Autumn Coach Trip

Cosmos at Wildegoose

We were lucky to have wonderful weather for our last outing of this year. First we were taken through the attractive Shropshire countryside to the delightful Wildegoose Nursery which talented young couple Laura & Jack Willgoss have transformed from its derelict overgrown state into a nursery & walled garden showcasing many unusual plants, working in tune with nature. In front of the recently restored unusual curvilinear Georgian greenhouse, Jack explained the background to their venture then took us on a tour of the garden, with time to for us to browse round, make plant purchases & visit the tearoom before the coach took us on to the nearby Morville Hall. 

Those of us who are National Trust members took up the opportunity to tour the hall which is tenanted & only open 3 days a year. Others explored the adjacent Dower House Garden owned by historian & writer Katherine Swift, telling the history of English gardening, with hidden gems in the nooks & crannies. Some even managed to visit both before enjoying refreshments at St. Gregory’s church, completing a lovely day out. Please do have a look at many more photographs on http://www.cwggc.co.uk/gallery/ with links to all three gardens on http://www.cwggc.co.uk/events/ 

Topiary at the Dower House
More autumn colour at Wildegoose

The Colours of Autumn

Justin with a grin!

Justin Harrison our September speaker arrived early & set up a beautiful plant display for his presentation and to welcome us into the village hall, laid out a different way to keep us all on our toes! With his usual energy, he kept us all captivated as he showed how contrasting leaf colours & plant structures are as important as flowers in achieving a vibrant picture. He had brought a wide variety of plants, from autumn stalwarts such as Rudbeckia through striking evergreens to salvias, grasses, unusual irises & rosemary ginger. His display was all for sale after his talk concluded, with many snapped up quickly.  

There weren’t any entries for this month’s competition of a pot of autumn bulbs, which is a shame, but it meant that Justin only had to draw the raffle after answering questions before his well-earned cup of tea. Now we’re looking forward to our Autumn coach trip to Shropshire on Friday 13th (we’re not superstitious!), with Wildegoose nursery/garden/tea room in the morning then on to Morville Hall for a choice of gardens in the afternoon.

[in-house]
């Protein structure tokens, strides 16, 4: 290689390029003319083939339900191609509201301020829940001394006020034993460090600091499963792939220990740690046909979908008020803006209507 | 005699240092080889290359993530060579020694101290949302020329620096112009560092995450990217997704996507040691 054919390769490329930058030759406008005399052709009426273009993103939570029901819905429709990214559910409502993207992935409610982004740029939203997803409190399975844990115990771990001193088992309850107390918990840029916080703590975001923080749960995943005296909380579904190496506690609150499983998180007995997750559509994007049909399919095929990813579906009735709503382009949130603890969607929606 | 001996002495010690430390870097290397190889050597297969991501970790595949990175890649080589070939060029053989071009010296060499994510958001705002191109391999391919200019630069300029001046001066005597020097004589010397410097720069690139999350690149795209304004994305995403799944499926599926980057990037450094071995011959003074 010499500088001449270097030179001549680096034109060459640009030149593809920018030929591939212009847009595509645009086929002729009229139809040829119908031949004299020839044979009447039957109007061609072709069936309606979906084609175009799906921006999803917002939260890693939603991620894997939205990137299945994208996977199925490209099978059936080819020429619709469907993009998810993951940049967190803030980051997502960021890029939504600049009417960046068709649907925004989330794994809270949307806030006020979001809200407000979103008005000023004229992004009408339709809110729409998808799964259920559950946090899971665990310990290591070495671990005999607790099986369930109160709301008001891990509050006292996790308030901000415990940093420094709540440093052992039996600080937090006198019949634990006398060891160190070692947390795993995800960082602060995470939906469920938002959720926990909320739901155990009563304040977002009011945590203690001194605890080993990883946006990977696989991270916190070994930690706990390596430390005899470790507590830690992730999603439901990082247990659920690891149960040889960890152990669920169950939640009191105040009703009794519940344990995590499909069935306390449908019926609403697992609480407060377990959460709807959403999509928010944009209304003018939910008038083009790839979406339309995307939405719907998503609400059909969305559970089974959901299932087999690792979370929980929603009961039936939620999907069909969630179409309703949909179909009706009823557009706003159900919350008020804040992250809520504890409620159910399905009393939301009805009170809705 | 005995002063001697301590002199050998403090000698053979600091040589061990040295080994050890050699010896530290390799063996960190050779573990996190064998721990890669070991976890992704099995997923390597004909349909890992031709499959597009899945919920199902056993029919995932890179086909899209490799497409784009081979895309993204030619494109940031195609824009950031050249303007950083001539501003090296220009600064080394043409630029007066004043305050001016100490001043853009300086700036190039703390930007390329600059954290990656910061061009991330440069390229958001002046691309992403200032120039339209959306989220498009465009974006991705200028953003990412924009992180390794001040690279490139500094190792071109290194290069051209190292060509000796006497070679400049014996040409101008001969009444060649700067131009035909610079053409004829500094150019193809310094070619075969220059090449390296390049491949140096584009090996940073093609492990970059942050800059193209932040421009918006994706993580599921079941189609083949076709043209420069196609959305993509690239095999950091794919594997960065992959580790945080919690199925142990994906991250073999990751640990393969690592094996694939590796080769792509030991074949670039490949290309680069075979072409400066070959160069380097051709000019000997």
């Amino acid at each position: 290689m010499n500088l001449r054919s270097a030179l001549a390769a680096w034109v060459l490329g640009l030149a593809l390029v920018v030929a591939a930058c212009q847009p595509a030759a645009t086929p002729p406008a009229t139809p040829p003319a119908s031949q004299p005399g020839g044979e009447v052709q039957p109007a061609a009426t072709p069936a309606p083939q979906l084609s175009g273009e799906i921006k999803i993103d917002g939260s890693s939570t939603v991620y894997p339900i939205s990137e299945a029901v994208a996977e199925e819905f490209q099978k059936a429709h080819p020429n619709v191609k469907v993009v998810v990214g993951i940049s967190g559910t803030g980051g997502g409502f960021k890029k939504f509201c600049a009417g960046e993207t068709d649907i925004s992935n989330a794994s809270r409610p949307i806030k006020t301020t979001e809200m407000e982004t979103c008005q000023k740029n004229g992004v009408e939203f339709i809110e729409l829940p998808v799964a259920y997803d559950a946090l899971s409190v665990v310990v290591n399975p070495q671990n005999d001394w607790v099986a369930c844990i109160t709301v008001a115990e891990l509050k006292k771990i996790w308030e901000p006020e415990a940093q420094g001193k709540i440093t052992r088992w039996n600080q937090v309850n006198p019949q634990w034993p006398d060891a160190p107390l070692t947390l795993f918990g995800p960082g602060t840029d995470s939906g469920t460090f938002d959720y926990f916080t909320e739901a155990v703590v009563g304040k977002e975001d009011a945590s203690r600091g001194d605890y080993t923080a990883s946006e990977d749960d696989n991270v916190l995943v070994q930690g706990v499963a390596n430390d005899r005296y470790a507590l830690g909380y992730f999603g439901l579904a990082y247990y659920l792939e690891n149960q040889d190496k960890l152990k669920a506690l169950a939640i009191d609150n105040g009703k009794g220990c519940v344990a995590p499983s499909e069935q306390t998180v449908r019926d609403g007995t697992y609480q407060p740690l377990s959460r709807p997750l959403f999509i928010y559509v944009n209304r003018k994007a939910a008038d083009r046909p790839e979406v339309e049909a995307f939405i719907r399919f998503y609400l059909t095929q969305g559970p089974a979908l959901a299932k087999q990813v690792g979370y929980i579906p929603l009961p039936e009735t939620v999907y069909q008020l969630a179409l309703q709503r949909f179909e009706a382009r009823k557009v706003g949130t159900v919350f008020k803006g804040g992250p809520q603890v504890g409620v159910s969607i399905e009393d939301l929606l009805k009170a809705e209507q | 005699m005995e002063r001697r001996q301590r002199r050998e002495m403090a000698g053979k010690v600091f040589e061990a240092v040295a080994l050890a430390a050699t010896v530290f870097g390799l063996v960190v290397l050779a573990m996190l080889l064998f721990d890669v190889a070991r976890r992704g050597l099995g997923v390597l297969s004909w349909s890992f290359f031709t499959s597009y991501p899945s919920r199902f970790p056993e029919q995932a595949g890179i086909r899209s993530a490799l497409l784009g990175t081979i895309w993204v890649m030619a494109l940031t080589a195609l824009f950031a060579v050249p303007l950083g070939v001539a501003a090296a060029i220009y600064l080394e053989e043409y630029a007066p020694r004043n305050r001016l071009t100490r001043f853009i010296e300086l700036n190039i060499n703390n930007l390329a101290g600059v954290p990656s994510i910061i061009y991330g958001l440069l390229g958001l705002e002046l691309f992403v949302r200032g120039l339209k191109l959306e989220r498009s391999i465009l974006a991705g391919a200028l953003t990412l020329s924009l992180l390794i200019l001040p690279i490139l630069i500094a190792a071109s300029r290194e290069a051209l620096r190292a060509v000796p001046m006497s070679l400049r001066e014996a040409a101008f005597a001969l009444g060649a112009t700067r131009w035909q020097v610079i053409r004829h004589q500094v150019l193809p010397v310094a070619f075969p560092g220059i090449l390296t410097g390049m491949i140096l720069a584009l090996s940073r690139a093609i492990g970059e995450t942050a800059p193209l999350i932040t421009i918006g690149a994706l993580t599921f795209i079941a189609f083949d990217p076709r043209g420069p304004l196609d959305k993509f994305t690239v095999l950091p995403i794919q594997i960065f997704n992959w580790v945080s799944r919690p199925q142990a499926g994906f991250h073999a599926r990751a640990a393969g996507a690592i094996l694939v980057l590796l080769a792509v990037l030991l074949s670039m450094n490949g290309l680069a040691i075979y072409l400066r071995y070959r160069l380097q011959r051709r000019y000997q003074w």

Dianthus
Members browsing the plants

Leucothoe Curly Red

Everything you need to know about bulbs..

Jeff Bates is most definitely your man for this topic – he can even make basic bulb botany sound interesting! A freelance lecturer, consultant and RHS examiner, his amusing delivery captures everybody’s attention & we all listened closely whilst he explained how to choose a range of bulbous plants to provide flower all year round. His talk was beautifully illustrated too, & he helped us to understand how “bulbs” (including of course corms, rhizomes & tubers) will thrive best when grown in similar conditions to their natural habitat. The fact we haven’t a photo of him is due to pesky gremlins & not related to his comment that he has a good face for radio! So instead we have a poor substitute of stored hyacinth bulbs instead.   

Our meeting on 13th August came shortly after our wonderful annual show (see blog entry below) but despite that we only had 2 entries in our monthly competition for a tray of 5 vegetables, which Jeff judged after his talk & drawing the raffle (winner Robin Wainwright, 2nd Rosalie Allden). We also announced our  autumn coach trip on 13th September, please see our events page for further details. What a busy year this is turning out to be! 

2019 Garden & Home Produce Show 10th August

Home Grown Flowers Classes

When we were inundated with rain the day before our show, having had to change the date, and the morning itself started under threatening black clouds with strong winds forecast, we admit to being apprehensive! However as one of our members said, you can’t keep a good gardening club down, and the show was well supported by both exhibitors & visitors. We had similar entry numbers to last year & an excellent standard of exhibits. We feel as if we’ve come of age now that we’ve had several successful years in a row!  

June receiving the Tom Ethelstone Memorial Trophy

The exhibits in the Home Grown Flowers classes looked particularly stunning against the light of the windows – please also have a good browse through the gallery page. Competition was close and Martin Plater won the Lewis Cup for the highest number of points in the vegetable classes, with June Morris retaining the Tom Ethelstone Memorial Trophy for the most overall points. The members-only class 37 Fuchsia “Dollar Princess” was won by Derek Roberts who is currently deciding which of the two donated prizes to accept…the other one will be retained by the club for a future competition. Our Honorary President Mrs. Maureen Hemingsley was able to attend for the presentations & had some luck in the raffle, which also included generously donated prizes.